Orange has said that a deal with location-based services provider Webraska will open up big opportunities, but analysts have warned that business services are still a while away.
The three and a half year deal means that Orange's 30 million European customers will have access to location and navigation services from early next year.
Consumer services accessed via the web, Wap, SMS or advanced messaging services will include the ability to find the closest cash machine based on a user's location, and a 'Buddy Finder' which allows subscribers to be located, or to locate friends and colleagues nearby.
Although the initial focus of the deal is consumer oriented, with products to be launched in early 2003, Orange has indicated that services aimed specifically at the business market are also being developed.
Michel Gaudreau, director of strategy at the telco's Orangeworld portal, explained that location-based services would become a core element of Orange products in the future.
"There will be more vertical opportunities in the business arena to include mapping and tracking management suites," he said.
"This is a massive opportunity for development partners in the future. The Webraska platform will give a standard series of tools for any partner to develop applications."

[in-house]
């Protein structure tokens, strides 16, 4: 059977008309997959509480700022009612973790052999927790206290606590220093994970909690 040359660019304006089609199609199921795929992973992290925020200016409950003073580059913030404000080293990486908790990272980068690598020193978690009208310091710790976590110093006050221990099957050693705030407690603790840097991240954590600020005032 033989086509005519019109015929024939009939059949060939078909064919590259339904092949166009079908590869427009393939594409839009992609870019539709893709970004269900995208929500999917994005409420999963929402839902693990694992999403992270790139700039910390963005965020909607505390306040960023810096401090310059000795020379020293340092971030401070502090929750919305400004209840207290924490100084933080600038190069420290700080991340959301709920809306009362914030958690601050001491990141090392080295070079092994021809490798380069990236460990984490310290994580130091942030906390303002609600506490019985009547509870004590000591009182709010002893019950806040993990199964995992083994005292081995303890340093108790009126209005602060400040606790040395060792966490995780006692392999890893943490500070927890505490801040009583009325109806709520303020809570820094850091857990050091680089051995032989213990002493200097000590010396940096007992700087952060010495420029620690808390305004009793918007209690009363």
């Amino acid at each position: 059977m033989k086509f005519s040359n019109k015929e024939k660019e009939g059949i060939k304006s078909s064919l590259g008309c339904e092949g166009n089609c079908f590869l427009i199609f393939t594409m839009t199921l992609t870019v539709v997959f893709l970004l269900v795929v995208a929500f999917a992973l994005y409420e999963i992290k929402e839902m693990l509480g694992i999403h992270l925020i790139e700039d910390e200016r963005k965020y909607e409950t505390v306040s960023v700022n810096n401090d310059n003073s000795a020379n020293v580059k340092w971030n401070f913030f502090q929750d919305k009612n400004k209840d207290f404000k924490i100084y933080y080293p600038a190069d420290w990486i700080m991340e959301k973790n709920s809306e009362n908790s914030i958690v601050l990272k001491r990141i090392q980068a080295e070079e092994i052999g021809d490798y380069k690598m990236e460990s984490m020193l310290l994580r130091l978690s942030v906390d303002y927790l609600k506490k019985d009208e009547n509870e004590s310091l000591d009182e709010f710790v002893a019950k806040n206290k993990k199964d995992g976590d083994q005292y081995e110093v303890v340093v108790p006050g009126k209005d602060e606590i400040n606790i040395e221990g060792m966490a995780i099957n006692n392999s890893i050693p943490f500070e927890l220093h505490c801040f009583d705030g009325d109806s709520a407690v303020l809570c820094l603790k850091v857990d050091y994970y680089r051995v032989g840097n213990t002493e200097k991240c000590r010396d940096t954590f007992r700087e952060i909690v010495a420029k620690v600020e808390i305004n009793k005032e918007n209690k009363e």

Gaudreau maintained that standalone applications would drive new revenues as well as generate additional demand for existing Orange services.
Jonathan Klinger, marketing director at Webraska, said that of the one million people who had trialled location-based services across Europe, between 10 and 20 per cent had signed up.
"Most carriers are looking to increase wireless data services revenues from around 10 to 20 per cent over the next three to five years, and location-based services should account for at least 10 to 15 per cent of that uplift," he said.
But Klinger admitted that better devices and improved content would be the key to widespread adoption, and warned that they were around a year away.
"If you can get these sorts of figures based on the relatively crummy technology available today, it bodes well for the future," he said.
Jeremy Green, principal wireless analyst at Ovum, suggested that predictions about significant take-up of location-based services had so far failed to materialise.
"Success has been equivocal to say the least," he said. "It's a case of waiting to see what they roll out. I don't think there's a killer application; they're nice to have accompaniments but there's no main meal to value added data services."
Swedish telecoms operator Telia already offers 10 location-based services which it says generate additional revenues of €3 to €5 per customer per month, according to Green.
"There are some obvious business applications, for example remote workforce management," he said. "That's an obvious area for third-party providers. But the trouble is that it's a long, slow sales cycle into business customers."
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